At Allegiant Experts, we work tirelessly to provide attorneys with as much clinical expertise as necessary to help them get to the bottoms of the health care fraud cases they try. While lawyers are legal experts, we are experts on nursing practice and the health care system. We also keep quite a close eye on the various health care fraud cases that occur throughout the United States. They happen a lot more often than most people think.
Jorge Zamora-Quezada helped to prove that, this week. The owner and operator of Center for Arthritis & Osteoporosis in Edinburg, Texas was indicted on health care fraud charges and ordered to be detained pending trial this past Monday. As Berenice Garcia of The Monitor reports, the rheumatologist is accused of defrauding health insurers by billing for treatments based off of misdiagnoses.
A not guilty plea was entered into court.
As you may have expected, Zamora-Quezada pleaded not guilty to the no-less-than-seven charges. The indictment includes one count of conspiracy to commit health care fraud, five counts of health care fraud and one count of conspiracy to commit money laundering. The doctor is now being held without bond, as ordered by U.S. Magistrate Judge Peter Ormsby.
There is a question, however, as to whether or not Zamora-Quezada is a flight risk. However, his defense attorney, J.A. Tony Canales presented three witnesses who all testified that they didn’t believe the accused would flee. They cited both his familial ties and several businesses all located in Texas as reasons for him to stay put.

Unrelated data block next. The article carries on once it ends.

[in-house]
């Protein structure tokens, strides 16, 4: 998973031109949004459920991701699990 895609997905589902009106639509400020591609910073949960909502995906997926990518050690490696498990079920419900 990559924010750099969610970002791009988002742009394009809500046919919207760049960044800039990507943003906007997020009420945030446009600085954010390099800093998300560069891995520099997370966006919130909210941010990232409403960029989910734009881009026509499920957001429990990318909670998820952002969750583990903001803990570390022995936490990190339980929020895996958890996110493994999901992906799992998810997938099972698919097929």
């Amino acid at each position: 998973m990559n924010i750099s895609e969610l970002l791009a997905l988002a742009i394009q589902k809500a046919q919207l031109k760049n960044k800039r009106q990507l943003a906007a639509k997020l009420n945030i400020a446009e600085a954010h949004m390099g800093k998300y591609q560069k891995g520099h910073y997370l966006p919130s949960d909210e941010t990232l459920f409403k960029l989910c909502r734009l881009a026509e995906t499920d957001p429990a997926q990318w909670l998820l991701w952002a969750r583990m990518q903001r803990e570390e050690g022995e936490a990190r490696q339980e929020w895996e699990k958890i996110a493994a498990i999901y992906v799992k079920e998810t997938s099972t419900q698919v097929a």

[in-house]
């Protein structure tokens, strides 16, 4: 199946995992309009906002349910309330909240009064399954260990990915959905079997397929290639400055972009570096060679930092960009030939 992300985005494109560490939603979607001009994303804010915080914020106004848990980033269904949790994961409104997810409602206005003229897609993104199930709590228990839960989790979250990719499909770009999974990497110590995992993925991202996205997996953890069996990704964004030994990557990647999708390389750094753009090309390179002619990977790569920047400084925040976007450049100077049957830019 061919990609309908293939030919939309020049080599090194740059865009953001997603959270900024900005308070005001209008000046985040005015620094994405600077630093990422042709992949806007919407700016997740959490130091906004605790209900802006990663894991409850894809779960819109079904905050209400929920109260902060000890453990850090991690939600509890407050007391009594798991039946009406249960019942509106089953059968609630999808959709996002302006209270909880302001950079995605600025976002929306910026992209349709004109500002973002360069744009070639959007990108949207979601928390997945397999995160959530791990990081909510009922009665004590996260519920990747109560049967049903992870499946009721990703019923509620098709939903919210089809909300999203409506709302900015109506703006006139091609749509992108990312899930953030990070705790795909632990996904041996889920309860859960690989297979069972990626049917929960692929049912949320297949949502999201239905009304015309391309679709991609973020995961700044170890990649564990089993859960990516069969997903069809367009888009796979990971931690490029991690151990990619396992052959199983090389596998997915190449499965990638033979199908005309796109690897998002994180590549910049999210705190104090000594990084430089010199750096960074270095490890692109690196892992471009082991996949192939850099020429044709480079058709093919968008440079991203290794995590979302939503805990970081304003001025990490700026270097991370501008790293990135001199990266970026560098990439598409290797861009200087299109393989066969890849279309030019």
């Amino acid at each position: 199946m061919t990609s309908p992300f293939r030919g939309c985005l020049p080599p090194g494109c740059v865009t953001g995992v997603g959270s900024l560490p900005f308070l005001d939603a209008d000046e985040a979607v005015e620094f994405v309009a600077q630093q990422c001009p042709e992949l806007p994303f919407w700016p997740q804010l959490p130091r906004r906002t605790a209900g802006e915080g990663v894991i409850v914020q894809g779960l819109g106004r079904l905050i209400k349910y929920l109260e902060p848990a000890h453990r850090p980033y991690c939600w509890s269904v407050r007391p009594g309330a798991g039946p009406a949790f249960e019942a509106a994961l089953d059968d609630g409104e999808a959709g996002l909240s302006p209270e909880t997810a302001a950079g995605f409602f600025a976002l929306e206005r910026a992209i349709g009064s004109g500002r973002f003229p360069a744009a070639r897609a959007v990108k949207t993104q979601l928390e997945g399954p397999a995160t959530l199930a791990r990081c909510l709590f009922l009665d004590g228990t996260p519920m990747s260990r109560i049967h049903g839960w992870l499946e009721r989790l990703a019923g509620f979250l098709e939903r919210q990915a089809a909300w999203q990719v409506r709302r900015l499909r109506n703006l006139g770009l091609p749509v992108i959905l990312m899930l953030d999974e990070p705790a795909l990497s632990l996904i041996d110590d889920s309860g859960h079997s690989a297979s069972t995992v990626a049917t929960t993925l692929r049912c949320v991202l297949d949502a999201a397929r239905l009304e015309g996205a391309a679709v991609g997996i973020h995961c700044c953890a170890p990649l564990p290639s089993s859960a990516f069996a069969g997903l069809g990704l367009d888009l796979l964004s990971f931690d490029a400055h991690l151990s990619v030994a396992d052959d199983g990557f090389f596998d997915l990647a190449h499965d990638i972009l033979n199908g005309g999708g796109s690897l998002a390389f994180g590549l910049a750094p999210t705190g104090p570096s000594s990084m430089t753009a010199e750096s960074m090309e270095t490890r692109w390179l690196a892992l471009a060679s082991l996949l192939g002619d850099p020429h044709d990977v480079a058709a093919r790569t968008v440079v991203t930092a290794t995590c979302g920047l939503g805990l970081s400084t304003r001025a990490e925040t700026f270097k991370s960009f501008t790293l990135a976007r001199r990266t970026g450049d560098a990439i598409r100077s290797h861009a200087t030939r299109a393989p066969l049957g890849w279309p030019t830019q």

Zamora-Quezada presented a danger to his patients.
As mentioned earlier, the doctor has been accused of providing misdiagnoses to patients. In a CNN report compiled by Jen Christensen, Michael Nedelman and Paul P. Murphy that was released yesterday, it was revealed that 70 year-old Maria Zapata suffers from an arthritis issue that she believes was worsened by Zamora-Quezada.
A little over five years ago, she visited the rheumatologist complaining of pain in her knee. He responded by starting her on a series of injections. The treatments resulted in discoloration in her legs. In addition, other doctors indicated that not only were the treatments administered by Zamora-Quezada not working, they were unnecessary. Her own family doctor told her she didn’t even have arthritis.
The CNN report also points out that Zamora-Quezada did not take kindly to having his diagnoses and treatment plans questioned. 44 year-old, Nora Rodriguez was kicked out of his clinic after she asked why her prescribed medicines weren’t working. “He kept getting upset when I was asking him why I was feeling worse and not getting better,” she is quoted as saying in the article, “He yelled and told me, ‘you are no longer my patient; get out of this office.’”
$240 million in claims were submitted based on fraudulent statements.
Of these claims, $50 million was paid to Zamora-Quezada, informs the CNN report. The doctor used that money to make lavish purchases including “two luxury penthouse apartments in Puerto Vallarta, Mexico; a condominium in Aspen, Colorado; a condominium in San Diego, California; and one in Punta Mita, Mexico.” The funds were also used to buy exotic cars and a private jet.
Are you an attorney trying a health care fraud case of your own? Please don’t hesitate to contact the clinical experts at Allegiant Experts to find out how we may be able to help you. Call us at 407-217-5831 or email us at email@example.com.